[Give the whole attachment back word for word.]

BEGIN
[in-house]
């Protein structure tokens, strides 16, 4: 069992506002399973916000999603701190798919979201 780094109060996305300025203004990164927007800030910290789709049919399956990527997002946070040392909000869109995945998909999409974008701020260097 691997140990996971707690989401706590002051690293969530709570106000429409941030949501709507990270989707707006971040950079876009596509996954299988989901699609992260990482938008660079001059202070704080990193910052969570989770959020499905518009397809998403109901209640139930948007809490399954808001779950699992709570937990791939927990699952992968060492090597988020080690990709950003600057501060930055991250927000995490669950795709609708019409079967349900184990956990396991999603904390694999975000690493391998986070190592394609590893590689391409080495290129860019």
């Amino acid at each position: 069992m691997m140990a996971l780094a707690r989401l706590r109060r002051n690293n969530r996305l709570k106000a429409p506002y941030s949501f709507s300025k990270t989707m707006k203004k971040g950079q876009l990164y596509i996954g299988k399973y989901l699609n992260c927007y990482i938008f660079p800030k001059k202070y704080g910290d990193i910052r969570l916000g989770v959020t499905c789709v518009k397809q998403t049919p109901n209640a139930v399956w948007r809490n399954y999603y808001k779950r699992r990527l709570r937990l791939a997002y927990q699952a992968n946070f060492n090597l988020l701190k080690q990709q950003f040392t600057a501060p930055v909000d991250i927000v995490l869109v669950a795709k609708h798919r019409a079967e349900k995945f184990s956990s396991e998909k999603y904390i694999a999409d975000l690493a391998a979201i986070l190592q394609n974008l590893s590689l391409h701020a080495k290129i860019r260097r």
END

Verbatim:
[in-house]
């Protein structure tokens, strides 16, 4: 069992506002399973916000999603701190798919979201 780094109060996305300025203004990164927007800030910290789709049919399956990527997002946070040392909000869109995945998909999409974008701020260097 691997140990996971707690989401706590002051690293969530709570106000429409941030949501709507990270989707707006971040950079876009596509996954299988989901699609992260990482938008660079001059202070704080990193910052969570989770959020499905518009397809998403109901209640139930948007809490399954808001779950699992709570937990791939927990699952992968060492090597988020080690990709950003600057501060930055991250927000995490669950795709609708019409079967349900184990956990396991999603904390694999975000690493391998986070190592394609590893590689391409080495290129860019």
């Amino acid at each position: 069992m691997m140990a996971l780094a707690r989401l706590r109060r002051n690293n969530r996305l709570k106000a429409p506002y941030s949501f709507s300025k990270t989707m707006k203004k971040g950079q876009l990164y596509i996954g299988k399973y989901l699609n992260c927007y990482i938008f660079p800030k001059k202070y704080g910290d990193i910052r969570l916000g989770v959020t499905c789709v518009k397809q998403t049919p109901n209640a139930v399956w948007r809490n399954y999603y808001k779950r699992r990527l709570r937990l791939a997002y927990q699952a992968n946070f060492n090597l988020l701190k080690q990709q950003f040392t600057a501060p930055v909000d991250i927000v995490l869109v669950a795709k609708h798919r019409a079967e349900k995945f184990s956990s396991e998909k999603y904390i694999a999409d975000l690493a391998a979201i986070l190592q394609n974008l590893s590689l391409h701020a080495k290129i860019r260097r």